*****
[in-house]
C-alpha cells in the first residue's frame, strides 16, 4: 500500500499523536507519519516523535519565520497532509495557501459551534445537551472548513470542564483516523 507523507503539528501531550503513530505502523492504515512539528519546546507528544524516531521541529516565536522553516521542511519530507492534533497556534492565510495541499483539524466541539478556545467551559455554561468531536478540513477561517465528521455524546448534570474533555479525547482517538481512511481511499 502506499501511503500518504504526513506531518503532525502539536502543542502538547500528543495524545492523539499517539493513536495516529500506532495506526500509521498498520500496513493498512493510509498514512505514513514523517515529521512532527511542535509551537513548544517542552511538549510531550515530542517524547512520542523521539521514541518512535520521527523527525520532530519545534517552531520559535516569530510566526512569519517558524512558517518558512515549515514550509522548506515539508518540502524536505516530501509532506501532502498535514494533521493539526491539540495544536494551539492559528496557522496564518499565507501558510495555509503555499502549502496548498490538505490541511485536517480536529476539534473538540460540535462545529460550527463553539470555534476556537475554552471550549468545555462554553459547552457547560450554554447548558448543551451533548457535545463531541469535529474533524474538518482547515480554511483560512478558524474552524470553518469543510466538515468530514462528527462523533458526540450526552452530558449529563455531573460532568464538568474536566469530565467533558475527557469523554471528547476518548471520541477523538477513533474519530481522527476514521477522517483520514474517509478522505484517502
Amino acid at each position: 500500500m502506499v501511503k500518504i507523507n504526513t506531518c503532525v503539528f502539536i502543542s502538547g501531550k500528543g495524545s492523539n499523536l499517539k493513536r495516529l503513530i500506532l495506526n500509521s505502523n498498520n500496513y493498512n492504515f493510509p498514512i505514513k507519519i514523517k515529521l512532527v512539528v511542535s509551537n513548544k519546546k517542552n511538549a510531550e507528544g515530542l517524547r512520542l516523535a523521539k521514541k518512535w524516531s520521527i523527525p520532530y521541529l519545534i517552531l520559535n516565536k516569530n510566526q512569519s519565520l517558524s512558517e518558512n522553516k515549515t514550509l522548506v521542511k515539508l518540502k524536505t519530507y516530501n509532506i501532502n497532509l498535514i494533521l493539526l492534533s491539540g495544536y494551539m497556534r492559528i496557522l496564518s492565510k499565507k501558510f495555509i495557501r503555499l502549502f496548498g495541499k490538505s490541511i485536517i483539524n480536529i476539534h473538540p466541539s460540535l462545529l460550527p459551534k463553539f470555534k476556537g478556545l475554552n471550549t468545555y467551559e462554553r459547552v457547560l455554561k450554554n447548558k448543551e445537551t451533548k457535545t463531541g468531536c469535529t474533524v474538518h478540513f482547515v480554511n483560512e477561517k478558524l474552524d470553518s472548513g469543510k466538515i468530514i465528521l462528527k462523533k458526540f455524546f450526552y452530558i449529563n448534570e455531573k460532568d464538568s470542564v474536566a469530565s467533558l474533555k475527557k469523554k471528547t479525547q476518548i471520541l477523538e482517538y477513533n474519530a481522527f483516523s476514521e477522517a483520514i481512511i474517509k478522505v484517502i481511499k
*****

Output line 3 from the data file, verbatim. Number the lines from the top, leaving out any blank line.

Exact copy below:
Amino acid at each position: 500500500m502506499v501511503k500518504i507523507n504526513t506531518c503532525v503539528f502539536i502543542s502538547g501531550k500528543g495524545s492523539n499523536l499517539k493513536r495516529l503513530i500506532l495506526n500509521s505502523n498498520n500496513y493498512n492504515f493510509p498514512i505514513k507519519i514523517k515529521l512532527v512539528v511542535s509551537n513548544k519546546k517542552n511538549a510531550e507528544g515530542l517524547r512520542l516523535a523521539k521514541k518512535w524516531s520521527i523527525p520532530y521541529l519545534i517552531l520559535n516565536k516569530n510566526q512569519s519565520l517558524s512558517e518558512n522553516k515549515t514550509l522548506v521542511k515539508l518540502k524536505t519530507y516530501n509532506i501532502n497532509l498535514i494533521l493539526l492534533s491539540g495544536y494551539m497556534r492559528i496557522l496564518s492565510k499565507k501558510f495555509i495557501r503555499l502549502f496548498g495541499k490538505s490541511i485536517i483539524n480536529i476539534h473538540p466541539s460540535l462545529l460550527p459551534k463553539f470555534k476556537g478556545l475554552n471550549t468545555y467551559e462554553r459547552v457547560l455554561k450554554n447548558k448543551e445537551t451533548k457535545t463531541g468531536c469535529t474533524v474538518h478540513f482547515v480554511n483560512e477561517k478558524l474552524d470553518s472548513g469543510k466538515i468530514i465528521l462528527k462523533k458526540f455524546f450526552y452530558i449529563n448534570e455531573k460532568d464538568s470542564v474536566a469530565s467533558l474533555k475527557k469523554k471528547t479525547q476518548i471520541l477523538e482517538y477513533n474519530a481522527f483516523s476514521e477522517a483520514i481512511i474517509k478522505v484517502i481511499k